Artificial intelligence (AI) and the pace of technological change present significant challenges for air force leaders and have implications for the training of air force personnel.

AI is a major theme of the Dubai International Air Chiefs’ Conference, which is taking place prior to the start of the Dubai air show. Key air force leaders laid out a range of challenges.

Dubai Defence Minister at DIACC

Source: Greg Waldron/FlightGlobal

Opening the Dubai International Air Chiefs’ Conference, the UAE’s defence minister Mohammed bin Rashid Al Maktoum said that air force leaders face a range of challenges: keeping pace with technology, budgetary challenges, geopoliticals, cybersecurity, and joint operations

“The traditional hierarchy-based decision making [in air forces] may no longer work,” says UAE air force Brigadier General Azzan Ali A Al Nuaimi, who commands the nation’s air warfare and missile defence centre.

“It is key to understand AI and how to integrate lots of data for more informed decisions, but also key to strike a balance between trusting AI and human decision making.”

He stresses that while AI will be a key tool in future decision making, pilots and other personnel must retain the ability to think and make decisions. To attain this, realistic training is key.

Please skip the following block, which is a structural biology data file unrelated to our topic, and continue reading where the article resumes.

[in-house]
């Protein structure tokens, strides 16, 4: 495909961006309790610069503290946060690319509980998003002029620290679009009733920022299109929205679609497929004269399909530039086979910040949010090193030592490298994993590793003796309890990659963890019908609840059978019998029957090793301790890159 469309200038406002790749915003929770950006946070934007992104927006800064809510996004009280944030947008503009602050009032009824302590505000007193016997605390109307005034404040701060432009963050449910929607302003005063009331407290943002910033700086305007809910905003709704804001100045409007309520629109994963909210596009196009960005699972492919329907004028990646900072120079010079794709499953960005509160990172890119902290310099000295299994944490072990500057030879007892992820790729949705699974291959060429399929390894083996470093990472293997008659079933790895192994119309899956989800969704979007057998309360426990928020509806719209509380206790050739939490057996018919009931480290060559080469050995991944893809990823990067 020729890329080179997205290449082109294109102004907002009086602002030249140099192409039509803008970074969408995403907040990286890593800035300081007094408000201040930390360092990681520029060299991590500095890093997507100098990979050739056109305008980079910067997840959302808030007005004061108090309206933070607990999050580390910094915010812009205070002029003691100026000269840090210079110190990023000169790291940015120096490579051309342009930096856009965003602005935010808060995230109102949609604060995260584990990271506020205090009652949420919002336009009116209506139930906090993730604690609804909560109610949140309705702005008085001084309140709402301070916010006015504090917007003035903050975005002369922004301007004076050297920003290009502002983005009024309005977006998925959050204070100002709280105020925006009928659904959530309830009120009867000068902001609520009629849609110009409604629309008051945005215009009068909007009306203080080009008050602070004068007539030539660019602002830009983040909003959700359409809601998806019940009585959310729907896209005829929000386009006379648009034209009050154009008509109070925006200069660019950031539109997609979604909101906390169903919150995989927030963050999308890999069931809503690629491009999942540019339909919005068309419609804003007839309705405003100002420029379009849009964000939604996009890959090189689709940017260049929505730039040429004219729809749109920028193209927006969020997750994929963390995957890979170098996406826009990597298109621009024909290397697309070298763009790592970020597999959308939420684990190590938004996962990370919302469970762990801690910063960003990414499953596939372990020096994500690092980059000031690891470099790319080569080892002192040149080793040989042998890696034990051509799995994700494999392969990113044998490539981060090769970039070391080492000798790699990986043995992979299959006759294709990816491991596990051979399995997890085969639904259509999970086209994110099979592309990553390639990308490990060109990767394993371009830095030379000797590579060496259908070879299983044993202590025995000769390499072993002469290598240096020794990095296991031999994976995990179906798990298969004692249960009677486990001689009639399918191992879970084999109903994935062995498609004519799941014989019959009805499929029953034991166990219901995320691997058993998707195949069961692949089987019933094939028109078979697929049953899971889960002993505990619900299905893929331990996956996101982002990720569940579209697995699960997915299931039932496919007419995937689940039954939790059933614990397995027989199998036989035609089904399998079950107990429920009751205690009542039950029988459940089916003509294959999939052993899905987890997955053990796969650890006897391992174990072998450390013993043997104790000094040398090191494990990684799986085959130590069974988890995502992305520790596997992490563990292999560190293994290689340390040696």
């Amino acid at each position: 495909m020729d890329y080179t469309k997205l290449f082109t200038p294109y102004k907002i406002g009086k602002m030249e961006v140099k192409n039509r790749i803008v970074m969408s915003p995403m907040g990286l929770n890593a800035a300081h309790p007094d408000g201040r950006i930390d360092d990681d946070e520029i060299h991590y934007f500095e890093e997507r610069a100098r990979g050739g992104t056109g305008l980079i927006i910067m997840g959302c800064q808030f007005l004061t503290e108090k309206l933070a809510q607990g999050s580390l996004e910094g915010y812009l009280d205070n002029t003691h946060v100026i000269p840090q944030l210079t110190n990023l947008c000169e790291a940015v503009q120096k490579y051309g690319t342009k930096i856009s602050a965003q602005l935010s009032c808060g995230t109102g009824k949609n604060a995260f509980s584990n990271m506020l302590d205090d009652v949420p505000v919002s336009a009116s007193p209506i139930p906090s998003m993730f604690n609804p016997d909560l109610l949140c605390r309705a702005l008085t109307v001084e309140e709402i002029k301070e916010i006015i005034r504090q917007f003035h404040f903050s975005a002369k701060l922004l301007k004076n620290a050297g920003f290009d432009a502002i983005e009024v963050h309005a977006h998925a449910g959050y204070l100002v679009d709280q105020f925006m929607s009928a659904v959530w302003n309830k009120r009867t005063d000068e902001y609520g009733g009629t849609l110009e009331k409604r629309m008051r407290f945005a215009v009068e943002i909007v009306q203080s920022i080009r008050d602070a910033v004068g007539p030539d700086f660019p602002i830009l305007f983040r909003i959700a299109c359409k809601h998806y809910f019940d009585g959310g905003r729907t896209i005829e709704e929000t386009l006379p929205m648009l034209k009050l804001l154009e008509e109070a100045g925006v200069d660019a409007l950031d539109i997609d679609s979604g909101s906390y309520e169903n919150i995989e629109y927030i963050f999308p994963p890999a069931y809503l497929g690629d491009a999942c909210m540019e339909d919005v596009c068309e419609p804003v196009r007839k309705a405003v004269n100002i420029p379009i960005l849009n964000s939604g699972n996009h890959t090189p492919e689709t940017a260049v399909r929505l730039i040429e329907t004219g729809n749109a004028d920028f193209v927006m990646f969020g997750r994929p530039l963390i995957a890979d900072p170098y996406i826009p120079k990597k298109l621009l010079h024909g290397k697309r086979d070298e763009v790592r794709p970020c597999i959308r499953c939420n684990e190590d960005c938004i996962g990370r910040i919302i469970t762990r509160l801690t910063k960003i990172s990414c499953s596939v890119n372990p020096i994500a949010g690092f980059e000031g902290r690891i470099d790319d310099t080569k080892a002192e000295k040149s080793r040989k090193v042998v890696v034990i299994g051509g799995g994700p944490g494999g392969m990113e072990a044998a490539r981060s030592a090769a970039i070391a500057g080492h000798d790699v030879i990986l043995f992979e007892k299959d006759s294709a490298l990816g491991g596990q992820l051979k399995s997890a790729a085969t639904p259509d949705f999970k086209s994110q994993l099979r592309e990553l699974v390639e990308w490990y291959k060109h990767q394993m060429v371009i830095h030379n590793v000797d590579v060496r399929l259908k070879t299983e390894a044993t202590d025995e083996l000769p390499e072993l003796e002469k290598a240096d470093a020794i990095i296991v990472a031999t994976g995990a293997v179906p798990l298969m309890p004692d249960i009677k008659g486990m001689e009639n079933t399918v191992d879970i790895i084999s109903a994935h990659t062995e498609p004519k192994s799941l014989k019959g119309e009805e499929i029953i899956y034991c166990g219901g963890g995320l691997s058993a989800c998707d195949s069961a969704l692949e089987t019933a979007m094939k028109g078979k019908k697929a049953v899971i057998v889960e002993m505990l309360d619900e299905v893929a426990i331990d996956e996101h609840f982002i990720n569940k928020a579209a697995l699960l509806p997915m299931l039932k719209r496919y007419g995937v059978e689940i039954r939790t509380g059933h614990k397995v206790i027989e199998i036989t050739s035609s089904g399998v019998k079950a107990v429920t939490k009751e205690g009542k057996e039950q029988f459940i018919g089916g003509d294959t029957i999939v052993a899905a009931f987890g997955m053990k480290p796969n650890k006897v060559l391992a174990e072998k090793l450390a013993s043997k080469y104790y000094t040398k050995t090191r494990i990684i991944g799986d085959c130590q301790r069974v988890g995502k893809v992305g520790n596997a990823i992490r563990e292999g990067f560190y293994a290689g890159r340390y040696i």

Also speaking at the event was Lieutenant General Luca Goretti, chief of staff of the Italian air force.

He related Italy’s experience with the Leonardo M-346 advanced jet trainer, which allows cadets to practice against real aircraft and in challenging simulated environments.

Simulations can include threats such as radio frequency emitters, surface-to-air missiles, electronic warfare, and cruise missiles. Rome’s acquisition of the Lockheed Martin F-35 has placed a premium on new ways of training.

“We need to change our mentality to cope with this new equipment,” says Goretti. “This aircraft is not a flying machine, but a data-driven machine. It’s a completely different story. We need to fly a different way… with fifth-generation [aircraft], the pilot has to manage data from the beginning.”

Goretti also alludes to the need for collaborative combat aircraft to work alongside manned platforms.

“We can have the best aircraft, but if it’s only a few it’s not sufficient,” he says. “We need leading edge technology to achieve critical mass.”

Royal Australian Air Force Air Vice-Marshal Glen Braz observes that the availability of data to commanders is rapidly growing, which already presents a challenge to existing intelligence processes.

“The volume of data and verifiability present a challenge,” says Braz. “People won’t be able to make sense of it in a timely manner… we will need to team with machines to turn data into actionable intelligence at a speed that is relevant.”